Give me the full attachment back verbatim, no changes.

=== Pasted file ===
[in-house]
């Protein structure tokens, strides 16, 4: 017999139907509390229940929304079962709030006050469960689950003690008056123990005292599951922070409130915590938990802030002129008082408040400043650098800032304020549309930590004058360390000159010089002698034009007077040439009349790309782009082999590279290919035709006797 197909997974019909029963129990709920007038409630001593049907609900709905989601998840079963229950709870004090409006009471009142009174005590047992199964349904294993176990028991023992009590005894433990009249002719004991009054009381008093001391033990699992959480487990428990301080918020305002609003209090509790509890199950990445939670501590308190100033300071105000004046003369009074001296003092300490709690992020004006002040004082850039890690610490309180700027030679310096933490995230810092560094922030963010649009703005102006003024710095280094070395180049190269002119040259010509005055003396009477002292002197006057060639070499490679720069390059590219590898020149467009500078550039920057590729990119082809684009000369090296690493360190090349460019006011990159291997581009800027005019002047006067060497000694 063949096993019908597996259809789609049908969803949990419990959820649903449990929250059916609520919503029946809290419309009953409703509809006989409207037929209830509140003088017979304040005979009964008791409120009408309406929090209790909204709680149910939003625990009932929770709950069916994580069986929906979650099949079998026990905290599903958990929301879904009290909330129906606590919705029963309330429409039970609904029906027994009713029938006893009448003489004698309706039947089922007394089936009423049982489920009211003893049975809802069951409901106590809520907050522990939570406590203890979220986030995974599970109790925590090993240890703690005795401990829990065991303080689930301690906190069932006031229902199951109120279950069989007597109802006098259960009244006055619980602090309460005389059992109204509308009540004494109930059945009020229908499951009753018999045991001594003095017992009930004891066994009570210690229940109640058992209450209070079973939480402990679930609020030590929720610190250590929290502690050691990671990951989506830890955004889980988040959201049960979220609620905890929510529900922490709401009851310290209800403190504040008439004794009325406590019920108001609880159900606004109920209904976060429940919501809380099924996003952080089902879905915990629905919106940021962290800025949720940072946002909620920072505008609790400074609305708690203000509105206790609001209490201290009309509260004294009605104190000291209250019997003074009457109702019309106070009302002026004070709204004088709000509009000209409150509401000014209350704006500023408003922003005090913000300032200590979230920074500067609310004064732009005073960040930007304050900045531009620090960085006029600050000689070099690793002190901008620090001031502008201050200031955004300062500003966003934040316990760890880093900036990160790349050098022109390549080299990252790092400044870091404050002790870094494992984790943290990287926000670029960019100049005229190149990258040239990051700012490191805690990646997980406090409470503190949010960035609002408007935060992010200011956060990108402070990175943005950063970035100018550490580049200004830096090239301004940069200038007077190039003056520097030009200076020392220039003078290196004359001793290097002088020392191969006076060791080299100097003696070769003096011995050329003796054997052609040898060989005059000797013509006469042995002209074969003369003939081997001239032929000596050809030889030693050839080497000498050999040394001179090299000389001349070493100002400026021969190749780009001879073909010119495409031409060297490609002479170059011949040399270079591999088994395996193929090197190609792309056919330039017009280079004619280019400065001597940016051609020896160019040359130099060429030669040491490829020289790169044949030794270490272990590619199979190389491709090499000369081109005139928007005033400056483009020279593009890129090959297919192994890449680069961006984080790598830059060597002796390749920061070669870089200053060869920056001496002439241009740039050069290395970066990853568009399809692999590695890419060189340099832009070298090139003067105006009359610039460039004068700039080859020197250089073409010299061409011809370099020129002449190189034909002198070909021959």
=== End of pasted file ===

[in-house]
């Protein structure tokens, strides 16, 4: 017999139907509390229940929304079962709030006050469960689950003690008056123990005292599951922070409130915590938990802030002129008082408040400043650098800032304020549309930590004058360390000159010089002698034009007077040439009349790309782009082999590279290919035709006797 197909997974019909029963129990709920007038409630001593049907609900709905989601998840079963229950709870004090409006009471009142009174005590047992199964349904294993176990028991023992009590005894433990009249002719004991009054009381008093001391033990699992959480487990428990301080918020305002609003209090509790509890199950990445939670501590308190100033300071105000004046003369009074001296003092300490709690992020004006002040004082850039890690610490309180700027030679310096933490995230810092560094922030963010649009703005102006003024710095280094070395180049190269002119040259010509005055003396009477002292002197006057060639070499490679720069390059590219590898020149467009500078550039920057590729990119082809684009000369090296690493360190090349460019006011990159291997581009800027005019002047006067060497000694 063949096993019908597996259809789609049908969803949990419990959820649903449990929250059916609520919503029946809290419309009953409703509809006989409207037929209830509140003088017979304040005979009964008791409120009408309406929090209790909204709680149910939003625990009932929770709950069916994580069986929906979650099949079998026990905290599903958990929301879904009290909330129906606590919705029963309330429409039970609904029906027994009713029938006893009448003489004698309706039947089922007394089936009423049982489920009211003893049975809802069951409901106590809520907050522990939570406590203890979220986030995974599970109790925590090993240890703690005795401990829990065991303080689930301690906190069932006031229902199951109120279950069989007597109802006098259960009244006055619980602090309460005389059992109204509308009540004494109930059945009020229908499951009753018999045991001594003095017992009930004891066994009570210690229940109640058992209450209070079973939480402990679930609020030590929720610190250590929290502690050691990671990951989506830890955004889980988040959201049960979220609620905890929510529900922490709401009851310290209800403190504040008439004794009325406590019920108001609880159900606004109920209904976060429940919501809380099924996003952080089902879905915990629905919106940021962290800025949720940072946002909620920072505008609790400074609305708690203000509105206790609001209490201290009309509260004294009605104190000291209250019997003074009457109702019309106070009302002026004070709204004088709000509009000209409150509401000014209350704006500023408003922003005090913000300032200590979230920074500067609310004064732009005073960040930007304050900045531009620090960085006029600050000689070099690793002190901008620090001031502008201050200031955004300062500003966003934040316990760890880093900036990160790349050098022109390549080299990252790092400044870091404050002790870094494992984790943290990287926000670029960019100049005229190149990258040239990051700012490191805690990646997980406090409470503190949010960035609002408007935060992010200011956060990108402070990175943005950063970035100018550490580049200004830096090239301004940069200038007077190039003056520097030009200076020392220039003078290196004359001793290097002088020392191969006076060791080299100097003696070769003096011995050329003796054997052609040898060989005059000797013509006469042995002209074969003369003939081997001239032929000596050809030889030693050839080497000498050999040394001179090299000389001349070493100002400026021969190749780009001879073909010119495409031409060297490609002479170059011949040399270079591999088994395996193929090197190609792309056919330039017009280079004619280019400065001597940016051609020896160019040359130099060429030669040491490829020289790169044949030794270490272990590619199979190389491709090499000369081109005139928007005033400056483009020279593009890129090959297919192994890449680069961006984080790598830059060597002796390749920061070669870089200053060869920056001496002439241009740039050069290395970066990853568009399809692999590695890419060189340099832009070298090139003067105006009359610039460039004068700039080859020197250089073409010299061409011809370099020129002449190189034909002198070909021959």